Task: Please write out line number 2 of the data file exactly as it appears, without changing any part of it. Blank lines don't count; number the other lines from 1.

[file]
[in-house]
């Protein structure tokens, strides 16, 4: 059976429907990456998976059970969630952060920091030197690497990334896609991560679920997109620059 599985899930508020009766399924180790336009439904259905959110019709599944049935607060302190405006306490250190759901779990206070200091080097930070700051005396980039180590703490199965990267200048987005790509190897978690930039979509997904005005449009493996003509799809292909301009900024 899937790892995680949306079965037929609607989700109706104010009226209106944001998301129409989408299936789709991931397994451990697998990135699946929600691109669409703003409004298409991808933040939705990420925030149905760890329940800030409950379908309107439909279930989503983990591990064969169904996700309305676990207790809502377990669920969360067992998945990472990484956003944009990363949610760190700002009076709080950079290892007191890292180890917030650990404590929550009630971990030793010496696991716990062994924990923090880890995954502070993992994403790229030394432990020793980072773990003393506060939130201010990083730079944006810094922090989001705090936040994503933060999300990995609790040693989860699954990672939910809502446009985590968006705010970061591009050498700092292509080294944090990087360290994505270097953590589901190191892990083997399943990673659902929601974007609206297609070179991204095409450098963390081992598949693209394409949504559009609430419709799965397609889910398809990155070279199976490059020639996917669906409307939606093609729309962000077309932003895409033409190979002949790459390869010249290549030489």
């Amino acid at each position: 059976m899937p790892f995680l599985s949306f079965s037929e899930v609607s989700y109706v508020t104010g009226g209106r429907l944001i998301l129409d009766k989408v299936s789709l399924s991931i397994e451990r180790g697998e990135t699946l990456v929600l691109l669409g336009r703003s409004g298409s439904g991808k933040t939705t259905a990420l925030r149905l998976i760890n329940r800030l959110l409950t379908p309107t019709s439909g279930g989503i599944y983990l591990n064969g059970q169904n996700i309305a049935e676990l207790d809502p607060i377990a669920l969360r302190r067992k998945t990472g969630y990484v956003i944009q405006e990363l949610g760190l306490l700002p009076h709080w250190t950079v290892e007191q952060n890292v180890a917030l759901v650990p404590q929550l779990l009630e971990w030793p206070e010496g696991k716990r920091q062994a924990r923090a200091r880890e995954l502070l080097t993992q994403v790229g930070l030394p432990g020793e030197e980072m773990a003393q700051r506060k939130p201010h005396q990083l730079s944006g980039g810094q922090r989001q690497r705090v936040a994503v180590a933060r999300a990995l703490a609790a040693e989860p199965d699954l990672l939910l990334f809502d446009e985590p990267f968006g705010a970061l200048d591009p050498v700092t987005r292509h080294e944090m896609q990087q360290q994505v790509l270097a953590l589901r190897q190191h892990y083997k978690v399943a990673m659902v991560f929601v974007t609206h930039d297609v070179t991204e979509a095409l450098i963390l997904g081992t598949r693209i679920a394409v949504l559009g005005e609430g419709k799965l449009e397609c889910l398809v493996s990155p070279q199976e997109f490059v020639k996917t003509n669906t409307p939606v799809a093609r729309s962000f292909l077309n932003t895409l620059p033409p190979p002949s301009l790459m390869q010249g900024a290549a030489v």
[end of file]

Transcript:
């Protein structure tokens, strides 16, 4: 059976429907990456998976059970969630952060920091030197690497990334896609991560679920997109620059 599985899930508020009766399924180790336009439904259905959110019709599944049935607060302190405006306490250190759901779990206070200091080097930070700051005396980039180590703490199965990267200048987005790509190897978690930039979509997904005005449009493996003509799809292909301009900024 899937790892995680949306079965037929609607989700109706104010009226209106944001998301129409989408299936789709991931397994451990697998990135699946929600691109669409703003409004298409991808933040939705990420925030149905760890329940800030409950379908309107439909279930989503983990591990064969169904996700309305676990207790809502377990669920969360067992998945990472990484956003944009990363949610760190700002009076709080950079290892007191890292180890917030650990404590929550009630971990030793010496696991716990062994924990923090880890995954502070993992994403790229030394432990020793980072773990003393506060939130201010990083730079944006810094922090989001705090936040994503933060999300990995609790040693989860699954990672939910809502446009985590968006705010970061591009050498700092292509080294944090990087360290994505270097953590589901190191892990083997399943990673659902929601974007609206297609070179991204095409450098963390081992598949693209394409949504559009609430419709799965397609889910398809990155070279199976490059020639996917669906409307939606093609729309962000077309932003895409033409190979002949790459390869010249290549030489």